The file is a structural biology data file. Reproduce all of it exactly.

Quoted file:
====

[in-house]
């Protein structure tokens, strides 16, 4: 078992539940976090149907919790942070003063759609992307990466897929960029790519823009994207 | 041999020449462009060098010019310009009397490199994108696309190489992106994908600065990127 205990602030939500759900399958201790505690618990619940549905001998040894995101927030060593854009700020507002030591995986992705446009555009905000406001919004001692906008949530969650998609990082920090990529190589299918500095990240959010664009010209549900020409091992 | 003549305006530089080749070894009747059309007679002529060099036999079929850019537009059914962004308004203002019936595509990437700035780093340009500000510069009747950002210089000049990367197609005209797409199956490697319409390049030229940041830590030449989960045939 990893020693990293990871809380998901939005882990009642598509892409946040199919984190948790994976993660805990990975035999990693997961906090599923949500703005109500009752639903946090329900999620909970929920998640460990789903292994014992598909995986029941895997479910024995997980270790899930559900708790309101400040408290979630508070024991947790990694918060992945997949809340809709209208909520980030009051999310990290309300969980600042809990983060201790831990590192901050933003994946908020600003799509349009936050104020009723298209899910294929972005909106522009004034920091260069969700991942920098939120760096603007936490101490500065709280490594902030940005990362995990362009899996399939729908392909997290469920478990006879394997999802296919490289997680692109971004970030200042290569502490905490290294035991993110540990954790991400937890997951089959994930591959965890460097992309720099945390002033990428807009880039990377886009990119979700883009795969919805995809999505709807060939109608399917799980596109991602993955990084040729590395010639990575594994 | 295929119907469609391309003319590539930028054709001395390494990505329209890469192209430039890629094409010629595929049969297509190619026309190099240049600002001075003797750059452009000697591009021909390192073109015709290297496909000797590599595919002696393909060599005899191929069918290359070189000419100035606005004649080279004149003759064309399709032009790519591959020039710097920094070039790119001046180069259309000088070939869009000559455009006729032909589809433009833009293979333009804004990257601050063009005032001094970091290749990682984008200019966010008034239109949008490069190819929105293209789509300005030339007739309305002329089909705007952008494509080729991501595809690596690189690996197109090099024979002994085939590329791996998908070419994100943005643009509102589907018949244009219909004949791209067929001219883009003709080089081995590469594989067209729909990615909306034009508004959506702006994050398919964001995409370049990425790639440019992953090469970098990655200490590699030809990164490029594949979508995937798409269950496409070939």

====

[in-house]
């Protein structure tokens, strides 16, 4: 078992539940976090149907919790942070003063759609992307990466897929960029790519823009994207 | 041999020449462009060098010019310009009397490199994108696309190489992106994908600065990127 205990602030939500759900399958201790505690618990619940549905001998040894995101927030060593854009700020507002030591995986992705446009555009905000406001919004001692906008949530969650998609990082920090990529190589299918500095990240959010664009010209549900020409091992 | 003549305006530089080749070894009747059309007679002529060099036999079929850019537009059914962004308004203002019936595509990437700035780093340009500000510069009747950002210089000049990367197609005209797409199956490697319409390049030229940041830590030449989960045939 990893020693990293990871809380998901939005882990009642598509892409946040199919984190948790994976993660805990990975035999990693997961906090599923949500703005109500009752639903946090329900999620909970929920998640460990789903292994014992598909995986029941895997479910024995997980270790899930559900708790309101400040408290979630508070024991947790990694918060992945997949809340809709209208909520980030009051999310990290309300969980600042809990983060201790831990590192901050933003994946908020600003799509349009936050104020009723298209899910294929972005909106522009004034920091260069969700991942920098939120760096603007936490101490500065709280490594902030940005990362995990362009899996399939729908392909997290469920478990006879394997999802296919490289997680692109971004970030200042290569502490905490290294035991993110540990954790991400937890997951089959994930591959965890460097992309720099945390002033990428807009880039990377886009990119979700883009795969919805995809999505709807060939109608399917799980596109991602993955990084040729590395010639990575594994 | 295929119907469609391309003319590539930028054709001395390494990505329209890469192209430039890629094409010629595929049969297509190619026309190099240049600002001075003797750059452009000697591009021909390192073109015709290297496909000797590599595919002696393909060599005899191929069918290359070189000419100035606005004649080279004149003759064309399709032009790519591959020039710097920094070039790119001046180069259309000088070939869009000559455009006729032909589809433009833009293979333009804004990257601050063009005032001094970091290749990682984008200019966010008034239109949008490069190819929105293209789509300005030339007739309305002329089909705007952008494509080729991501595809690596690189690996197109090099024979002994085939590329791996998908070419994100943005643009509102589907018949244009219909004949791209067929001219883009003709080089081995590469594989067209729909990615909306034009508004959506702006994050398919964001995409370049990425790639440019992953090469970098990655200490590699030809990164490029594949979508995937798409269950496409070939």